WASHINGTON — NASA expects that a Mars smallsat mission will be on the first launch of Blue Origin’s New Glenn launch vehicle within a year, although with some risk about whether the rocket will be ready in time.

NASA selected Blue Origin in February to launch the Escape and Plasma Acceleration and Dynamics Explorers (ESCAPADE) mission, a pair of smallsats that will study the interaction of the solar wind with the magnetosphere of Mars. The contract value was not initially announced but later disclosed in a federal procurement database to be $20 million.

Neither Blue Origin nor NASA disclosed exactly where in the manifest of New Glenn launches ESCAPADE would take place. “It will be an early New Glenn mission and we’re going to be ready,” one Blue Origin executive, Ariane Cornell, said at the Satellite 2023 conference in March.

At a Nov. 20 meeting of the NASA Advisory Council’s human exploration and operations committee, Bradley Smith, director of NASA’s Launch Services Office, said he was “incredibly excited” about the ESCAPADE launch, which he said was scheduled for about one year. His charts, though, and past presentations, listed an August 2024 launch for ESCAPADE.

“It’s an incredibly ambitious first launch for New Glenn and we really appreciate the partnership,” he said.

Later in the committee meeting, he confirmed that NASA expected ESCAPADE to be on the inaugural New Glenn launch. “We will very likely be the very first launch of New Glenn,” he said.

That is acceptable, Smith said, since ESCAPADE is what NASA characterizes as a “class D” mission with a higher tolerance for risk. “We’re willing to take a little bit of risk with a price tag and a mission assurance model that reflects that risk.”

Besides the inherent technical risks in the first launch of a new rocket, there are also schedule risks. New Glenn development is years behind the original schedule Blue Origin put forward. The company has not provided recent updates about progress towards a first launch of the rocket, although Jarrett Jones, senior vice president for New Glenn at Blue Origin, said at World Satellite Business Week in September that the first flight vehicle would arrive at a Florida integration facility by the end of the year, with the company planning “multiple” launches of New Glenn in 2024.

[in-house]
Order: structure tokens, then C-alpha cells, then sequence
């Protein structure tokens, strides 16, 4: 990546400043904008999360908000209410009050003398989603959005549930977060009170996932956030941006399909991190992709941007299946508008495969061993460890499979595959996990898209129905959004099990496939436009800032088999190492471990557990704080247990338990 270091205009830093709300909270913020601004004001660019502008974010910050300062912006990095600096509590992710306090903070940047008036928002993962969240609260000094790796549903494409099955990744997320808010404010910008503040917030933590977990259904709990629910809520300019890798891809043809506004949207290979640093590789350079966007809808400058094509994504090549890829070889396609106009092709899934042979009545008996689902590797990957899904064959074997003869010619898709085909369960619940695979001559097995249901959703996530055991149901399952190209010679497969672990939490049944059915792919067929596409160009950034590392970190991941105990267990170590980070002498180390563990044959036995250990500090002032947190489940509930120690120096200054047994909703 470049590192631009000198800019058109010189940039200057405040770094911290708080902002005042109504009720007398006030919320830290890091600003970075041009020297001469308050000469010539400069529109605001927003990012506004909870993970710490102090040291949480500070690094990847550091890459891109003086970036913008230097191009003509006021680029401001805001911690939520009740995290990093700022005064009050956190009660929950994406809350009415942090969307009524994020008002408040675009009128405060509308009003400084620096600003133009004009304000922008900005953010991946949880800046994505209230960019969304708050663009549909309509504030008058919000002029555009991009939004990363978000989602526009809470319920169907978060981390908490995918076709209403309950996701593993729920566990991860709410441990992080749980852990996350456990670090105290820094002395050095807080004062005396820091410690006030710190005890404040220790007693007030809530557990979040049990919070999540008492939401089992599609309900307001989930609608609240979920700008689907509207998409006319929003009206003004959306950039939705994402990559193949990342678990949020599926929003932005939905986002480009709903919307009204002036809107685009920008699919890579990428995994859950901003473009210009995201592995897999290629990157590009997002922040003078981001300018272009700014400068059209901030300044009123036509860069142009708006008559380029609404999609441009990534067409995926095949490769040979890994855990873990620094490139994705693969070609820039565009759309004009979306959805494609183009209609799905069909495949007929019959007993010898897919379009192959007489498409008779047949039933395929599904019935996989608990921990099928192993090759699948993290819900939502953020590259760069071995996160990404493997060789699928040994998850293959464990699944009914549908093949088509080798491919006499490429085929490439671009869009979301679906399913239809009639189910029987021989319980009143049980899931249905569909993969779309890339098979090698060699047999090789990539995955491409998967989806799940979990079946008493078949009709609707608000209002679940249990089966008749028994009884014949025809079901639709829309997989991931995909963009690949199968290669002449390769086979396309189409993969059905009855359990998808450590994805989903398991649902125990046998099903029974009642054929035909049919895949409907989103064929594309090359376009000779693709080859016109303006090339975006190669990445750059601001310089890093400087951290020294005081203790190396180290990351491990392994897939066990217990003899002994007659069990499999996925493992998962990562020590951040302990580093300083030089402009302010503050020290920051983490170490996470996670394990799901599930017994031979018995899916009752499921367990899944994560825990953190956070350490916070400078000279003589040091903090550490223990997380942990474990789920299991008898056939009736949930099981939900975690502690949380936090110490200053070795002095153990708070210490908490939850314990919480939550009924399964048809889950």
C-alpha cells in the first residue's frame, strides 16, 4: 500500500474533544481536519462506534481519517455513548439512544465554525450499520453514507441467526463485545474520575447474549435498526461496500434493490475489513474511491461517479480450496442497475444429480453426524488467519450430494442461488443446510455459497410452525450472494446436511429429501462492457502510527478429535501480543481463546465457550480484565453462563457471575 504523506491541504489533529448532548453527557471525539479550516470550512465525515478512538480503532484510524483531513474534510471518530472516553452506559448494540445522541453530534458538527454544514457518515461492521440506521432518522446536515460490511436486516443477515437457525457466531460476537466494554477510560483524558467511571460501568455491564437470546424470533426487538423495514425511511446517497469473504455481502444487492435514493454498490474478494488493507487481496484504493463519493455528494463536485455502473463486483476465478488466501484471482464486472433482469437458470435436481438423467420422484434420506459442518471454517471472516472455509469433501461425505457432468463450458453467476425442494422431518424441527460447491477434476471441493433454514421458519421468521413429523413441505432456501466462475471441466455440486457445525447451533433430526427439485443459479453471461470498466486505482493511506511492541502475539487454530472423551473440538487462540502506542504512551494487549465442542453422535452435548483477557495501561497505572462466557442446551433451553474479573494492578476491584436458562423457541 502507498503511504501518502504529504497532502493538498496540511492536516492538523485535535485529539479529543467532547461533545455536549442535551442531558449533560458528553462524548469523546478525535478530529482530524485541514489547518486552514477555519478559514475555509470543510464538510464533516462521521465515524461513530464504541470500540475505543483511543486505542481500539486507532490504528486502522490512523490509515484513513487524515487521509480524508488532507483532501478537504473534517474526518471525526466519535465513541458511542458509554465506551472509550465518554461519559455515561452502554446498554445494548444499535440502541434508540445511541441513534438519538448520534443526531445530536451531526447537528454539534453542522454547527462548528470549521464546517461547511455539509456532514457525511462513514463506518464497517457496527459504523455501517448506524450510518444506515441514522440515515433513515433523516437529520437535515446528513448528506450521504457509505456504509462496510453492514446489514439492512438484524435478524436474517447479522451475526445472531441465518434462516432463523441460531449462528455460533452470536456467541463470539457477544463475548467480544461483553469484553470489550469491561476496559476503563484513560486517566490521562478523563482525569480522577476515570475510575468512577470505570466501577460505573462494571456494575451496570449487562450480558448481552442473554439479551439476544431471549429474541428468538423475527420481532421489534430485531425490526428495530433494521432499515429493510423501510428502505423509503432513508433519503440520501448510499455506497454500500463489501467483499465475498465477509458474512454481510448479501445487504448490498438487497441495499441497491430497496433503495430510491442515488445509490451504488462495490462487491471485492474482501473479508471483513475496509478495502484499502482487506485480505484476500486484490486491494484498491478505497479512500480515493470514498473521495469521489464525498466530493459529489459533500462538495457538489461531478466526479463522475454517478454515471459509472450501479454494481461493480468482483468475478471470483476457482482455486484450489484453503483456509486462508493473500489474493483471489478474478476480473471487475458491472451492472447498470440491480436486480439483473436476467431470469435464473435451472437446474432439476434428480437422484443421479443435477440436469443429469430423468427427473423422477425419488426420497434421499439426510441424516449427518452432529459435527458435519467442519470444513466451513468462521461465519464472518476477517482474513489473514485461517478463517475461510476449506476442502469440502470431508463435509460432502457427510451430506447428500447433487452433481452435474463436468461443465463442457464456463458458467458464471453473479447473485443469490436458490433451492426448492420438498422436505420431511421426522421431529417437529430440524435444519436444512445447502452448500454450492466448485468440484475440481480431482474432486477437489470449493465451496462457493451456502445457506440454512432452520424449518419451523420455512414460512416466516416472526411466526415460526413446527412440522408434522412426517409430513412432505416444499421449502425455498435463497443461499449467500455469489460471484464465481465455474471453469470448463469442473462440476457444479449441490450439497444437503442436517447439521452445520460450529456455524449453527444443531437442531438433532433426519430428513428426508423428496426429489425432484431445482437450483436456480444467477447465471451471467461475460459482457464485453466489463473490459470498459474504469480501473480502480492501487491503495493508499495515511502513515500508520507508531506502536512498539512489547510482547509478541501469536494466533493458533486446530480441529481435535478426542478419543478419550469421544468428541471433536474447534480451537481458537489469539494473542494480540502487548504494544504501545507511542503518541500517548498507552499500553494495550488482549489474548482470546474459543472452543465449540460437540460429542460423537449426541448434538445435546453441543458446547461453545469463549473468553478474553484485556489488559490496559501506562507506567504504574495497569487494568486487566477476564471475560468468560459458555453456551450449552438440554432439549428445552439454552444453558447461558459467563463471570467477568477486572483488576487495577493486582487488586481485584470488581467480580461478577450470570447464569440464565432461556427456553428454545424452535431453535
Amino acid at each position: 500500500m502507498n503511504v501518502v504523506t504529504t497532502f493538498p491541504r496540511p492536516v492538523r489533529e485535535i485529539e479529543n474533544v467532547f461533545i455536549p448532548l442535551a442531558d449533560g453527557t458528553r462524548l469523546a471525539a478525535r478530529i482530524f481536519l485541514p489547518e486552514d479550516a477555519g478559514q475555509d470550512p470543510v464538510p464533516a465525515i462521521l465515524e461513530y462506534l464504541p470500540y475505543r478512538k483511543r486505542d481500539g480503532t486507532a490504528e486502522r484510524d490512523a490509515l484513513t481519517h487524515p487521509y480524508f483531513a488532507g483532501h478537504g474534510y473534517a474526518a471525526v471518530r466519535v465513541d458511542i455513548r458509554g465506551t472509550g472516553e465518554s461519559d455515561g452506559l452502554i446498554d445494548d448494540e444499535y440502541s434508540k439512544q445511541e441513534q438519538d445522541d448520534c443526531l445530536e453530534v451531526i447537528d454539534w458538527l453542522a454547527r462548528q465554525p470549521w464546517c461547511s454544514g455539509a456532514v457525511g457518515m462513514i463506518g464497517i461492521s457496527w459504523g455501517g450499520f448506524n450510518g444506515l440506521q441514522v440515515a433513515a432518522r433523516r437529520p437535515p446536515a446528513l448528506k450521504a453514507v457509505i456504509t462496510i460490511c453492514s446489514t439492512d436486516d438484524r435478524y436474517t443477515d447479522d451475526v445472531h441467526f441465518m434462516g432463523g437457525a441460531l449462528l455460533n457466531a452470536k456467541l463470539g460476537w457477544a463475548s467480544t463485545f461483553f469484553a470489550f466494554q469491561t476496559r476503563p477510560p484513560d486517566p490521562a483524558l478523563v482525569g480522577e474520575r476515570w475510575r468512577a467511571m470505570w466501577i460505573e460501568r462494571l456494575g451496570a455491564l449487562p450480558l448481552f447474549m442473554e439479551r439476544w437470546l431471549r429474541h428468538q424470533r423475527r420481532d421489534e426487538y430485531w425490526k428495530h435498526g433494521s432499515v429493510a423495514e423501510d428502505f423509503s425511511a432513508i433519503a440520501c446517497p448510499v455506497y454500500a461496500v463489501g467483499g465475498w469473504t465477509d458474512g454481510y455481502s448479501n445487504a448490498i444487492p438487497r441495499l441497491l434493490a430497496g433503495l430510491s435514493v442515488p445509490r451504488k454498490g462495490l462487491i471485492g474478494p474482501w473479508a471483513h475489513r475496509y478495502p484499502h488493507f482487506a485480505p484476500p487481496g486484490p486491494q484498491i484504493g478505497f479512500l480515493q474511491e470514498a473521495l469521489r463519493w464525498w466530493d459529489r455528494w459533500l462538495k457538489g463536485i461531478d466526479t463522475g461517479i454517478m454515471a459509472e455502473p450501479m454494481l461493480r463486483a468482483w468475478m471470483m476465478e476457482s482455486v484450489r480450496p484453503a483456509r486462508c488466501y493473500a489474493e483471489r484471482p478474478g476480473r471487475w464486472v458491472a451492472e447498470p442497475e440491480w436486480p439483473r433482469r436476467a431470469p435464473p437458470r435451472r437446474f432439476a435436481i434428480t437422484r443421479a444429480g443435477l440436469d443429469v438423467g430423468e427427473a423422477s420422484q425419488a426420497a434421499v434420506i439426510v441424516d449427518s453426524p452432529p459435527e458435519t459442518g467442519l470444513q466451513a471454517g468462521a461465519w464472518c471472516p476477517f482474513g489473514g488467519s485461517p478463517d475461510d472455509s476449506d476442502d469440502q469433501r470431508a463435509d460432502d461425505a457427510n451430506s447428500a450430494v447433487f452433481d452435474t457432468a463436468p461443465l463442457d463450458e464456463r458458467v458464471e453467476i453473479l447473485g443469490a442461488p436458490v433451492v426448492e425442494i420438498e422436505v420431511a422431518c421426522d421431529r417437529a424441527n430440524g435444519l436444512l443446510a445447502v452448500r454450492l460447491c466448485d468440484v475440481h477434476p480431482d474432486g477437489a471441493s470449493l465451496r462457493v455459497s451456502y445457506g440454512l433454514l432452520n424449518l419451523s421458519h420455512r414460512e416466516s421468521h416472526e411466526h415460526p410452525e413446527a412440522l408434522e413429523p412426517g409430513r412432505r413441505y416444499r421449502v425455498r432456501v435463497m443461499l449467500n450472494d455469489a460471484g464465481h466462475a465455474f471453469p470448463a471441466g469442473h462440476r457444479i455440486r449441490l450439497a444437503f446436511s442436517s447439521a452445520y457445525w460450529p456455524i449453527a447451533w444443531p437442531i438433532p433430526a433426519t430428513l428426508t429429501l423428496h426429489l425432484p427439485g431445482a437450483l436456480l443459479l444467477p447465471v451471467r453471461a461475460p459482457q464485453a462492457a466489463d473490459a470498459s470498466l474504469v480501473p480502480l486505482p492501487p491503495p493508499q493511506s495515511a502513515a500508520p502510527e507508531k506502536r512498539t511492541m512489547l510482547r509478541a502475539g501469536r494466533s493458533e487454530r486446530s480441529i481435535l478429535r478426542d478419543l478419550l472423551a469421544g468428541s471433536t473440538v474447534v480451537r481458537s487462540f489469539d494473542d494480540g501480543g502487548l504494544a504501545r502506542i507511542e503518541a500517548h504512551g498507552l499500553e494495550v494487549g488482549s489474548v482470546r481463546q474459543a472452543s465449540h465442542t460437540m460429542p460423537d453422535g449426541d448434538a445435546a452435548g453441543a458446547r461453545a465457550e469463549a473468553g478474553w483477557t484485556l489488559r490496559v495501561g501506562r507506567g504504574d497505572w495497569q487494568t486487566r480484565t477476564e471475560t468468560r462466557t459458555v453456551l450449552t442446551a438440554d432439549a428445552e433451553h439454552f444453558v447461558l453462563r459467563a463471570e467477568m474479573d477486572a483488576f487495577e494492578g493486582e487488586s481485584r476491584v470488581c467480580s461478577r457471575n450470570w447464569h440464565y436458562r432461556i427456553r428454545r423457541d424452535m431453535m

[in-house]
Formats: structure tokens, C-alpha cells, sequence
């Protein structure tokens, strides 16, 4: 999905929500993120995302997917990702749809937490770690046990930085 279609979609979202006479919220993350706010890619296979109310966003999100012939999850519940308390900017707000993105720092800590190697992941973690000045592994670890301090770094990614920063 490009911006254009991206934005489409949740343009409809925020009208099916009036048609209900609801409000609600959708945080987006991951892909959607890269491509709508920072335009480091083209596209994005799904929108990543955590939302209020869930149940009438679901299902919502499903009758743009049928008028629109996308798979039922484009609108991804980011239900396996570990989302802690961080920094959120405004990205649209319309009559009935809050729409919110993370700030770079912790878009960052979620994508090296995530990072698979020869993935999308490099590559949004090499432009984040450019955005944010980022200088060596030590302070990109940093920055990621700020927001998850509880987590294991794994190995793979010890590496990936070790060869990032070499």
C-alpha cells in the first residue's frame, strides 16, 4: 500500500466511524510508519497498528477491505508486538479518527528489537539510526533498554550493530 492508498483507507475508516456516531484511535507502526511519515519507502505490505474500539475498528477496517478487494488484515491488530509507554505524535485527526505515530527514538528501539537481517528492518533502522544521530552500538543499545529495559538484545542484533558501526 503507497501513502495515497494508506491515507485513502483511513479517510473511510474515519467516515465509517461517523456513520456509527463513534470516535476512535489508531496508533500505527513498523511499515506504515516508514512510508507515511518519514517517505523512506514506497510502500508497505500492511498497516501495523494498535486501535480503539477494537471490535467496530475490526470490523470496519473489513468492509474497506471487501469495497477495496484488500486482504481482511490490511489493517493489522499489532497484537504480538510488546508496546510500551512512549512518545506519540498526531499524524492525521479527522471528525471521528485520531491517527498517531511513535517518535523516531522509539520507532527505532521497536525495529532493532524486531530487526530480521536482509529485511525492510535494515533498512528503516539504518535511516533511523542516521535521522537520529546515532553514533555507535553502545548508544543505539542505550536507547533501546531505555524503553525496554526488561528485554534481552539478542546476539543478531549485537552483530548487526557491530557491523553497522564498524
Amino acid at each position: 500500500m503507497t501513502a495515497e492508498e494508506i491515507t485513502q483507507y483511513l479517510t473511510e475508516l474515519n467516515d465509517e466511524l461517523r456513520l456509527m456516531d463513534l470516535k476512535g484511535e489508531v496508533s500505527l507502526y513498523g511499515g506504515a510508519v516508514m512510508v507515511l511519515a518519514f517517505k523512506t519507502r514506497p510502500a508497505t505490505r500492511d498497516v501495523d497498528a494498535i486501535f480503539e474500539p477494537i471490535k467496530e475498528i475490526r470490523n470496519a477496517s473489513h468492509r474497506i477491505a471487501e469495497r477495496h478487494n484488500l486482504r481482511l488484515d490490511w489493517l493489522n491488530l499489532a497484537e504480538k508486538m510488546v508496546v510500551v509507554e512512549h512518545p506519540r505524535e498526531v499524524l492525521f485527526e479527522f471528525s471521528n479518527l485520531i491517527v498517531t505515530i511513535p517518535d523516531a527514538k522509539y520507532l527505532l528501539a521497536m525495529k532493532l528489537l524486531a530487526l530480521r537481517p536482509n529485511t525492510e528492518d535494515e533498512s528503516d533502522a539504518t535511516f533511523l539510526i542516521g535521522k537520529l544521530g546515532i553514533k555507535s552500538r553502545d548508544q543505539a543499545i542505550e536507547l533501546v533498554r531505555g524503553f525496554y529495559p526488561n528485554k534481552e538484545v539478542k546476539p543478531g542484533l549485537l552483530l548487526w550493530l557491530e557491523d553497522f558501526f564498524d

“There’s certainly some schedule risk associated with New Glenn getting to the pad,” Smith said, noting he has seen Blue Origin’s schedule for the vehicle but did not disclose details about it. He declined to “put a percentage out there” on the odds the launch will happen on schedule.

One challenge Smith identified is the contracting approach used for ESCAPADE. NASA selected Blue Origin using a contract vehicle called Venture-Class Acquisition of Dedicated and Rideshare (VADR), intended to provide low-cost launch services for smallsats without the overhead and insight that other launch contracts, such as NASA Launch Services (NLS) 2, offer NASA for larger missions.

“Frankly, we just don’t have the insight that we would have under NLS 2. If this was a mission under our baseline contract, we would have all the contract deliverables to tell you exactly when we were going to go fly,” he said. With VADR, “your confidence in making a call to your customer about when you’re ready to go fly is a little bit diminished, to be quite honest.”

Jeff Foust writes about space policy, commercial space, and related topics for SpaceNews. He earned a Ph.D. in planetary sciences from the Massachusetts Institute of Technology and a bachelor’s degree with honors in geophysics and planetary science...